# CS 765 Complex Networks

## Due on Thursday Mar 14, 2013 at 1:00 pm

PageRank (4 points)

Construct a small directed network (about 10 nodes) in GDF or .net format and load it into GUESS. Construct it such that you have at least one node that will have low indegree but high PageRank

1. Compute the PageRank of each node by typing `g.nodes.pagerank`
2. Color by PageRank `colorize(pagerank,green,yellow)`
3. Compute the indegree `g.nodes.indegree`
4. Size the nodes by indegree `resizeLinear(indegree,minsize,maxsize)` (you are choosing minsize and maxsize)
5. Turn in an image of your network.
6. Point out a node that has high PageRank but low indegree. Explain qualitatively how this came about.

an aside: You can also use the GUESS toolbar pageranktoolW.py, if you'd like to see how the algorithm converges.

Your network vs. random (4 points)

For this lab, you will need to use your Facebook network from 2nd lab

1. Compute the average clustering coefficient (Net>Vector>Clustering Coefficients>CC1) and average shortest path (Net>Paths between two vertices > Distribution of distances > From all vertices and look in the report window).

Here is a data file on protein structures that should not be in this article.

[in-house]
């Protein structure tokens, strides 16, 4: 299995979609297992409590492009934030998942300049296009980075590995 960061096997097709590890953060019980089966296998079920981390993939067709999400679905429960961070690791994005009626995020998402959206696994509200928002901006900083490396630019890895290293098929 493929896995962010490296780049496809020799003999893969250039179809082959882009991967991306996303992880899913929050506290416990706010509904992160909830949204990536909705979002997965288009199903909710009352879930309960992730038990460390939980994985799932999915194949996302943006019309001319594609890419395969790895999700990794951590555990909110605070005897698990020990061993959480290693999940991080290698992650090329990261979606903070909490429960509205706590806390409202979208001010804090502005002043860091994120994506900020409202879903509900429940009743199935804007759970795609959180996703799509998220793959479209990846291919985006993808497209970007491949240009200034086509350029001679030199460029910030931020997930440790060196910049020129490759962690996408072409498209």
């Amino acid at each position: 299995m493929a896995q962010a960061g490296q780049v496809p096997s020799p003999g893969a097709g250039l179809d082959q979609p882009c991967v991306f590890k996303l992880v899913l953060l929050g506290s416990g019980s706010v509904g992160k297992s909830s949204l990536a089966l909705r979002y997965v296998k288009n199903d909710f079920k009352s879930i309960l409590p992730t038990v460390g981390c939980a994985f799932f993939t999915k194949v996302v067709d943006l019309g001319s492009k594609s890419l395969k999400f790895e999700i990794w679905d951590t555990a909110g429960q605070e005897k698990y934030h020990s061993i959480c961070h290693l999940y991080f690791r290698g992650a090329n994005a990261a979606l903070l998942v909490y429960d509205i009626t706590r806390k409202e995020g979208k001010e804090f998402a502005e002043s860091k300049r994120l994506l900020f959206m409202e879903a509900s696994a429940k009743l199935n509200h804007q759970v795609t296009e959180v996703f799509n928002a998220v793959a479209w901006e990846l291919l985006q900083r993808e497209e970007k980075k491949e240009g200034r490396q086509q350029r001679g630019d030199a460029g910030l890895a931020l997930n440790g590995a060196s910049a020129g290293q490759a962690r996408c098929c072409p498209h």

2. Select two of your buddies. Look up the value of their individual clustering coefficient in your network.
3. Highlight their ego-networks (just them and their friends) and explain the clustering coefficient in terms of their number of friends (well, their number of their friends who are also your friends) and the number of edges they have between them.
4. Construct a random network with the same number of nodes and average degree (Net>Random Network>Erdos-Renyi>undirected). Visualize it and include an image.
5. Compute the average clustering coefficient and average shortest path for the corresponding random graph.
6. Describe how the clustering coefficient and average shortest path of your social network compare to its random counterpart.
7. From this conclude whether or not it exhibits small world properties. (bonus)
Random graphs and giant components (2 points)
1. Go to http://ccl.northwestern.edu/netlogo/models/GiantComponent and launch the applet. Click 'setup' and then 'go'.

2. Try it with 80 nodes and then 400 (if your computer can not compute, use smaller node sizes). Observe what happens right around the point where the average degree is 1 (the vertical line in the plot). Comment about the variation in the size of the largest component as you increase the number of edges/nodes.